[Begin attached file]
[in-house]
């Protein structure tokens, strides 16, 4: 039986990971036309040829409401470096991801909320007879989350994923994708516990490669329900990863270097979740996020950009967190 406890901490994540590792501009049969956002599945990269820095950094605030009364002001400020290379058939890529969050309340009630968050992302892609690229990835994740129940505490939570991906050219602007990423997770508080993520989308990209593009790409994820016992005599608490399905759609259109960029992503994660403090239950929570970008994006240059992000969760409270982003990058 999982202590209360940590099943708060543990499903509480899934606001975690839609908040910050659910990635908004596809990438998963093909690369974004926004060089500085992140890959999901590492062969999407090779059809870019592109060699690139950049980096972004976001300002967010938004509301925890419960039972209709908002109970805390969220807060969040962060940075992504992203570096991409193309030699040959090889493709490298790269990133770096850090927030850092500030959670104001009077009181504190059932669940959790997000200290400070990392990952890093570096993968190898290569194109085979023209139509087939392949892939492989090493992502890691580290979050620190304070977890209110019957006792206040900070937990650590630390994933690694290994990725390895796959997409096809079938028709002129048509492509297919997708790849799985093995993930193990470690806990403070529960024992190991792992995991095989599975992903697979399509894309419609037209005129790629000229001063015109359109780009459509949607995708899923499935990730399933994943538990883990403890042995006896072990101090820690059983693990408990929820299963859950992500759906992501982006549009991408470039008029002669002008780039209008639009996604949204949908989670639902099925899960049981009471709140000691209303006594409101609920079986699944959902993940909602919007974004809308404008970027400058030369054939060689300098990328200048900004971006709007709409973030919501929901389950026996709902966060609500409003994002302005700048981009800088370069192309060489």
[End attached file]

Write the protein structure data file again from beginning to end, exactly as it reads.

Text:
[in-house]
């Protein structure tokens, strides 16, 4: 039986990971036309040829409401470096991801909320007879989350994923994708516990490669329900990863270097979740996020950009967190 406890901490994540590792501009049969956002599945990269820095950094605030009364002001400020290379058939890529969050309340009630968050992302892609690229990835994740129940505490939570991906050219602007990423997770508080993520989308990209593009790409994820016992005599608490399905759609259109960029992503994660403090239950929570970008994006240059992000969760409270982003990058 999982202590209360940590099943708060543990499903509480899934606001975690839609908040910050659910990635908004596809990438998963093909690369974004926004060089500085992140890959999901590492062969999407090779059809870019592109060699690139950049980096972004976001300002967010938004509301925890419960039972209709908002109970805390969220807060969040962060940075992504992203570096991409193309030699040959090889493709490298790269990133770096850090927030850092500030959670104001009077009181504190059932669940959790997000200290400070990392990952890093570096993968190898290569194109085979023209139509087939392949892939492989090493992502890691580290979050620190304070977890209110019957006792206040900070937990650590630390994933690694290994990725390895796959997409096809079938028709002129048509492509297919997708790849799985093995993930193990470690806990403070529960024992190991792992995991095989599975992903697979399509894309419609037209005129790629000229001063015109359109780009459509949607995708899923499935990730399933994943538990883990403890042995006896072990101090820690059983693990408990929820299963859950992500759906992501982006549009991408470039008029002669002008780039209008639009996604949204949908989670639902099925899960049981009471709140000691209303006594409101609920079986699944959902993940909602919007974004809308404008970027400058030369054939060689300098990328200048900004971006709007709409973030919501929901389950026996709902966060609500409003994002302005700048981009800088370069192309060489």